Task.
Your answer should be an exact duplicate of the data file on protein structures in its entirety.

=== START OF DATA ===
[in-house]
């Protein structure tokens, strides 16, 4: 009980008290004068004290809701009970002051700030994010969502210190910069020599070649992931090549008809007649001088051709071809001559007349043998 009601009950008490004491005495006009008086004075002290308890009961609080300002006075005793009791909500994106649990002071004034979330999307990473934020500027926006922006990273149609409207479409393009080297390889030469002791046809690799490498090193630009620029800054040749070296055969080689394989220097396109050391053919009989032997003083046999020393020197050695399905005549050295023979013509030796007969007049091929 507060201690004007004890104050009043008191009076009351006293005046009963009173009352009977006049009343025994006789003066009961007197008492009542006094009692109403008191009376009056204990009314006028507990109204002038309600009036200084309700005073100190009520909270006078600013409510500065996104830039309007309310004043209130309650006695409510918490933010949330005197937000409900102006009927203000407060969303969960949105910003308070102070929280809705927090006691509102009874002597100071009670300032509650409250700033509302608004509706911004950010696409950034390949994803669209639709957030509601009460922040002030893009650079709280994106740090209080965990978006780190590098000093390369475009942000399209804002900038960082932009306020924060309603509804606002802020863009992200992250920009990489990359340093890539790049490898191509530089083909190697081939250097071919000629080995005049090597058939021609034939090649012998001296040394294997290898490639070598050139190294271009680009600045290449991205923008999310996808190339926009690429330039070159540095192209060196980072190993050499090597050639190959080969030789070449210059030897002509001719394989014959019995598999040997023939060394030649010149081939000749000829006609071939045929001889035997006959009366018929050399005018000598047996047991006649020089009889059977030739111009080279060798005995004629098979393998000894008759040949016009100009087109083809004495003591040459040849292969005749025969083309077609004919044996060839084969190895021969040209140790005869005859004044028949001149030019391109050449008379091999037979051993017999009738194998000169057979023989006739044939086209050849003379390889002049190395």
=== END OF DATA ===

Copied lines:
[in-house]
């Protein structure tokens, strides 16, 4: 009980008290004068004290809701009970002051700030994010969502210190910069020599070649992931090549008809007649001088051709071809001559007349043998 009601009950008490004491005495006009008086004075002290308890009961609080300002006075005793009791909500994106649990002071004034979330999307990473934020500027926006922006990273149609409207479409393009080297390889030469002791046809690799490498090193630009620029800054040749070296055969080689394989220097396109050391053919009989032997003083046999020393020197050695399905005549050295023979013509030796007969007049091929 507060201690004007004890104050009043008191009076009351006293005046009963009173009352009977006049009343025994006789003066009961007197008492009542006094009692109403008191009376009056204990009314006028507990109204002038309600009036200084309700005073100190009520909270006078600013409510500065996104830039309007309310004043209130309650006695409510918490933010949330005197937000409900102006009927203000407060969303969960949105910003308070102070929280809705927090006691509102009874002597100071009670300032509650409250700033509302608004509706911004950010696409950034390949994803669209639709957030509601009460922040002030893009650079709280994106740090209080965990978006780190590098000093390369475009942000399209804002900038960082932009306020924060309603509804606002802020863009992200992250920009990489990359340093890539790049490898191509530089083909190697081939250097071919000629080995005049090597058939021609034939090649012998001296040394294997290898490639070598050139190294271009680009600045290449991205923008999310996808190339926009690429330039070159540095192209060196980072190993050499090597050639190959080969030789070449210059030897002509001719394989014959019995598999040997023939060394030649010149081939000749000829006609071939045929001889035997006959009366018929050399005018000598047996047991006649020089009889059977030739111009080279060798005995004629098979393998000894008759040949016009100009087109083809004495003591040459040849292969005749025969083309077609004919044996060839084969190895021969040209140790005869005859004044028949001149030019391109050449008379091999037979051993017999009738194998000169057979023989006739044939086209050849003379390889002049190395």